Original deal: Five years, $40 million ($15M guaranteed)
Nice thing said about the signing at the time: LA Times’ Sam Farmer, in proclaiming Seattle NFL offseason ‘winners’: “Whereas Washington made the most eye-catching signing [Haynesworth], the Seahawks made the best pass-catching one. Their offense needs a boost, and receiver T.J. Houshmandzadeh should give them one. He’s the only NFL receiver who has made 90 or more catches in each of the past three seasons, and now he has a chance to emerge from the shadow of Chad Ocho Cinco and be the undisputed No. 1 guy for a passing offense that finished 29th last season.”
Final outcome: Houshmandzadeh was cut after just one season despite the fact that he was owed $7 million guaranteed in 2010. A few months after his release, Houshmandzadeh said that Pete Carroll (who inherited the receiver’s deal) was “shady” in the way he handled the whole situation.
Adalius Thomas, Patriots (2007)
Original deal: Five years, $35 million ($20M guaranteed)
Nice thing said about the signing at the time: Len Pasquarelli: “Adalius Thomas [was] among the premier players in the unrestricted free agent pool, and the seven-year veteran appears to be a perfect fit for coach Bill Belichick’s trademark 3-4 defensive scheme … He is the kind of hybrid, edge-type player around whom Belichick has traditionally constructed his defensive schemes, a wonderfully versatile athlete who can morph into multiple roles.”
Final outcome: Thomas accumulated just 14.5 sacks in three seasons in New England (he had tallied 28 in his previous three in Baltimore); the most famous moment of his Patriots tenure came when he was sent home by Bill Belichick for arriving late to practice after a snowstorm and quipped that he couldn’t just fly over the other cars in traffic because “It’s not the Jetsons”.
Mike Vanderjagt, Cowboys (2006)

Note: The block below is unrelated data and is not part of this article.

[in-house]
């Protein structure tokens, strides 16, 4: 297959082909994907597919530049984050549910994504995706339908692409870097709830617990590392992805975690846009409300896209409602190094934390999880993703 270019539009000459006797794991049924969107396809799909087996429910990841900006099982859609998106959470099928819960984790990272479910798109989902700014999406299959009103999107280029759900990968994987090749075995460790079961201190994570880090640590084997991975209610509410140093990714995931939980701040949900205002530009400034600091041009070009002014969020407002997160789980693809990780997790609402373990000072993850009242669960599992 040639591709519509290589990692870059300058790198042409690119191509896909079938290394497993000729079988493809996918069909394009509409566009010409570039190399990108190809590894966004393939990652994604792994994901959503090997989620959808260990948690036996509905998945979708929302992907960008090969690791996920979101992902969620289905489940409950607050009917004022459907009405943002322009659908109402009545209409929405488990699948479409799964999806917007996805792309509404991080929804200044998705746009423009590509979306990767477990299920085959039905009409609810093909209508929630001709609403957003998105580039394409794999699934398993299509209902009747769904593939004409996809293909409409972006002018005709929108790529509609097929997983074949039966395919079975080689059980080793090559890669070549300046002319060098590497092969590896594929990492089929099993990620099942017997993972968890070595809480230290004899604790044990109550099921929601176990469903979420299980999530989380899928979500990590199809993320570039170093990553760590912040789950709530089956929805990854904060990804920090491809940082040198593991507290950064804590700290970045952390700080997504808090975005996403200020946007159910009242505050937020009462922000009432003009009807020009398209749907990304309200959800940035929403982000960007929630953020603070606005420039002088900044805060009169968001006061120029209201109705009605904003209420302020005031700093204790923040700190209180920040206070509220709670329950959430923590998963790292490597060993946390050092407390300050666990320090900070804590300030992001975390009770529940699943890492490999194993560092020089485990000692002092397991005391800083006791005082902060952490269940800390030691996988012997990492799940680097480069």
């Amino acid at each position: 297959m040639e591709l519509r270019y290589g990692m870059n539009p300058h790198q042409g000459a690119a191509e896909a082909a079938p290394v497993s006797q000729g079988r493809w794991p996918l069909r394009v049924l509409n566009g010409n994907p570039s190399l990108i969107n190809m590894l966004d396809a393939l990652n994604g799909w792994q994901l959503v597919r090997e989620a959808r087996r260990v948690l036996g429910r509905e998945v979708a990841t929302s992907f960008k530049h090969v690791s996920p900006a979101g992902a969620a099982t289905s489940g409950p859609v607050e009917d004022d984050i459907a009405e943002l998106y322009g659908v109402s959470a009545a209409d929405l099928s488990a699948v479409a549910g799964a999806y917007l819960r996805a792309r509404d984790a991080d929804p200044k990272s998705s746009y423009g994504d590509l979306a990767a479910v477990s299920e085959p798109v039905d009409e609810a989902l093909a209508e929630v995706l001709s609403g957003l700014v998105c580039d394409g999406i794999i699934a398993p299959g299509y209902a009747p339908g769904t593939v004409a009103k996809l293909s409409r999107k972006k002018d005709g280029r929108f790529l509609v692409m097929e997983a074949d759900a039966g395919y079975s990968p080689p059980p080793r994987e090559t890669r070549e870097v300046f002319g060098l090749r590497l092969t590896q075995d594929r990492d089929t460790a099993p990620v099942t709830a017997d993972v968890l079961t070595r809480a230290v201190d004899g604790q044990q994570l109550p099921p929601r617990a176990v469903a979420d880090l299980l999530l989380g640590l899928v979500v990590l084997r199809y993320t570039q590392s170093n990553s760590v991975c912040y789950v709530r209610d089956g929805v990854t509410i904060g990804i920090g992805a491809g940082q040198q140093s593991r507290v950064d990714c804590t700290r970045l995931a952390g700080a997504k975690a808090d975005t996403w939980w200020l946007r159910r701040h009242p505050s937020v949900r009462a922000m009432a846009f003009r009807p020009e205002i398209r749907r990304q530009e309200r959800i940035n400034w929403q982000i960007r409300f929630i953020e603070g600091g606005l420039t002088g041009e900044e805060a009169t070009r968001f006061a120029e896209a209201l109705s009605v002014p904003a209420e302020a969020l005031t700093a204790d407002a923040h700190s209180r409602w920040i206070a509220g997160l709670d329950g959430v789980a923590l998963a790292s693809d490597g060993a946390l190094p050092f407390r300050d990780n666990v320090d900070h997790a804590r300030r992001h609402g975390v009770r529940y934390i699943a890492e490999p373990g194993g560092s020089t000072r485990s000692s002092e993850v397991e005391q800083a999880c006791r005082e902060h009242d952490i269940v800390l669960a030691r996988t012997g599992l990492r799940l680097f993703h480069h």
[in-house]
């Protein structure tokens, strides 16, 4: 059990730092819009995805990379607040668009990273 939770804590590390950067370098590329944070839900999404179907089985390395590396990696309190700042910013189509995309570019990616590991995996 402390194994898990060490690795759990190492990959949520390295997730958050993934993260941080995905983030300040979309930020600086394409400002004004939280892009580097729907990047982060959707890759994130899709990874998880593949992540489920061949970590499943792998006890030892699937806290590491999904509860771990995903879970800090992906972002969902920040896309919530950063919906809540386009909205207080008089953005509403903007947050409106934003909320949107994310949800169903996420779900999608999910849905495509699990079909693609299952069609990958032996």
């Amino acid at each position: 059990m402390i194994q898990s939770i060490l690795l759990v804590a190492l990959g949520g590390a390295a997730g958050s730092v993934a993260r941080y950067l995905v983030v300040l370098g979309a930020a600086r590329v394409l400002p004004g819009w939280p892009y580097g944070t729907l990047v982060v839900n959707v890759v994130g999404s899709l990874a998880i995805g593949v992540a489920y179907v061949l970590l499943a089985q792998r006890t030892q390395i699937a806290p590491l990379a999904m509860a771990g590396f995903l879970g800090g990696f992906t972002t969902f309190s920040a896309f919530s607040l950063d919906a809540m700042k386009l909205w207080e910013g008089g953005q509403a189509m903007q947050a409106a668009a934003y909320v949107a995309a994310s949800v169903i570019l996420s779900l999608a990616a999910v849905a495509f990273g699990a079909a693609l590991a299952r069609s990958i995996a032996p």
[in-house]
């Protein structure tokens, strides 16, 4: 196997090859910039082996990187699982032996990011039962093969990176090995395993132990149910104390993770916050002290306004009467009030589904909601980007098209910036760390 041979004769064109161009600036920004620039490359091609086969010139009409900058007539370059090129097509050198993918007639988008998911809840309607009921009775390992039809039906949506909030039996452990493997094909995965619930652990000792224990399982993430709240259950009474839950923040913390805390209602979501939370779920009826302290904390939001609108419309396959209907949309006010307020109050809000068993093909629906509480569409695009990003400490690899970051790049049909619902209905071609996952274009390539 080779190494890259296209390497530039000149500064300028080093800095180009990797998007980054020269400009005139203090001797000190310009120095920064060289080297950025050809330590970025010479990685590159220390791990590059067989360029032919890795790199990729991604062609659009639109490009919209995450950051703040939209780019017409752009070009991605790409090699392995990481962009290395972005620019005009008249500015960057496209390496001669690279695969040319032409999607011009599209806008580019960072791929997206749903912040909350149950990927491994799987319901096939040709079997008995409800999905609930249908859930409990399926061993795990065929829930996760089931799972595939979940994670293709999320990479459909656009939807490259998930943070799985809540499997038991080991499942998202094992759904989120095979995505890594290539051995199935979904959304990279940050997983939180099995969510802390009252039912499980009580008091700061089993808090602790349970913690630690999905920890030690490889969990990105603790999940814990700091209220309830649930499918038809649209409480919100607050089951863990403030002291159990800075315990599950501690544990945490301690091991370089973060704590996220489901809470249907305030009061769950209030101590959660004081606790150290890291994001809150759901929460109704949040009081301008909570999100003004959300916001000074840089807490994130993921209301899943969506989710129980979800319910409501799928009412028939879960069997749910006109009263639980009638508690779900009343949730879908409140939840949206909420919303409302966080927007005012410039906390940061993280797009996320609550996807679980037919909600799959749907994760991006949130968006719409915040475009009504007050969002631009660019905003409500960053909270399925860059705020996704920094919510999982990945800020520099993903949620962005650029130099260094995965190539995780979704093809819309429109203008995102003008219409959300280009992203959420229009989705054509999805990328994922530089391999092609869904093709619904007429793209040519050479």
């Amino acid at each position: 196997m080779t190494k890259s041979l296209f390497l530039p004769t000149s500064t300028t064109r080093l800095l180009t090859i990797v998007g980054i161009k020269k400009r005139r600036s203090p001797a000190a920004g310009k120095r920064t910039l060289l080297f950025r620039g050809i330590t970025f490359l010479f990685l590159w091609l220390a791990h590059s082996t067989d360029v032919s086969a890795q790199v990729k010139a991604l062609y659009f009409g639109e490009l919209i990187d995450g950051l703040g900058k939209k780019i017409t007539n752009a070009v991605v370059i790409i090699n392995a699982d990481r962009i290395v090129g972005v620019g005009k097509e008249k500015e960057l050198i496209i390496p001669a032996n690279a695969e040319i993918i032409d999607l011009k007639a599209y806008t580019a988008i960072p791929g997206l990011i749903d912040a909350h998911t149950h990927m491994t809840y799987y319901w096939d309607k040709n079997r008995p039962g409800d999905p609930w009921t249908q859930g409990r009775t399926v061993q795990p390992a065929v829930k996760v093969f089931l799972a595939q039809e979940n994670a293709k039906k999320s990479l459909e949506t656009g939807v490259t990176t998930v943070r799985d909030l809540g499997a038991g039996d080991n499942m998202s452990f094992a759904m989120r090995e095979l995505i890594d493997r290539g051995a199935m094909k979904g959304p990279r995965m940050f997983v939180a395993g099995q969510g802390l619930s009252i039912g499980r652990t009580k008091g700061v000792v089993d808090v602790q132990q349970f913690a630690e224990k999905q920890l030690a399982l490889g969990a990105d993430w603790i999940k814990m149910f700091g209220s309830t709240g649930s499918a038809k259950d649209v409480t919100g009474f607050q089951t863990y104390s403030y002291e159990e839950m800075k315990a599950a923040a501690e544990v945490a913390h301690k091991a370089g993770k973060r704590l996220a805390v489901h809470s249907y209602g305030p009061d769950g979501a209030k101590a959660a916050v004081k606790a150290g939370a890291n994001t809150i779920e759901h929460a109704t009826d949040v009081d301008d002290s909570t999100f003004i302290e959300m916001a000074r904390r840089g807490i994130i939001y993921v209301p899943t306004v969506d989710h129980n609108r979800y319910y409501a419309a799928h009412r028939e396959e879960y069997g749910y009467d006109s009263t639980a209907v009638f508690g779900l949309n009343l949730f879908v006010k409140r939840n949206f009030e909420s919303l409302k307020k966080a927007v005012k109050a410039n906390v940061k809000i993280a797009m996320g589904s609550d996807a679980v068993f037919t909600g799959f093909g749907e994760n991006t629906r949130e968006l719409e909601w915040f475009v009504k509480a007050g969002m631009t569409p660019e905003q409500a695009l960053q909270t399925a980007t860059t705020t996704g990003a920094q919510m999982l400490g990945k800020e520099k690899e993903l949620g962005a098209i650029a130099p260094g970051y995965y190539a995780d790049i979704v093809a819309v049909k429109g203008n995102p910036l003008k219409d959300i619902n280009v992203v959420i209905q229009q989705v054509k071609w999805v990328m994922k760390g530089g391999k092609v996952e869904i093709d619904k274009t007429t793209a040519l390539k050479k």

Original deal: Three years, $5 million ($2.5 M guaranteed)
Nice thing said about the signing at the time: Jean-Jacques Taylor: To gauge the level of Jones’ commitment to winning, all you have to do is see former Indianapolis kicker Mike Vanderjagt on the roster. It took a three-year deal worth approximately $5 million, including a $2.5 million signing bonus, to acquire the most accurate field goal kicker in NFL history.
This is the first time Jones has given a kicker a seven-figure signing bonus.
Final outcome: The presumably liquored up Mike Vanderjagt lasted ten games in Dallas, going 13 for 18, and never played again.
Honorable mentions (who may or may not have made the list if positive media quotes were more readily available): Jerry Porter (Jaguars, 2008; six years, $30 million – $10M guaranteed; cut after one year); Adam Archuleta (Redskins, 2006; six years, $30 million – $10M guaranteed; traded to Bears for a sixth round pick after one year); Antwaan Randle El (Redskins, 2006; seven years, $31 million – $10M guaranteed; had just one return TD in four years and never finished a season with more than 53 catches); Antonio Bryant (49ers, 2006; four years, $15 million – $5M guaranteed; caught just 40 balls and was released one year later); Antonio Bryant again (Bengals, 2010, four years, $28 million – $8M guaranteed; released in the same offseason in which he was signed); Mike Wallace (Dolphins, 2013; five years, $60 million – $30M guaranteed; might be jumping the gun a little bit, but his inclusion on lists like these seems inevitable)
[photos via USA Today Sports Images]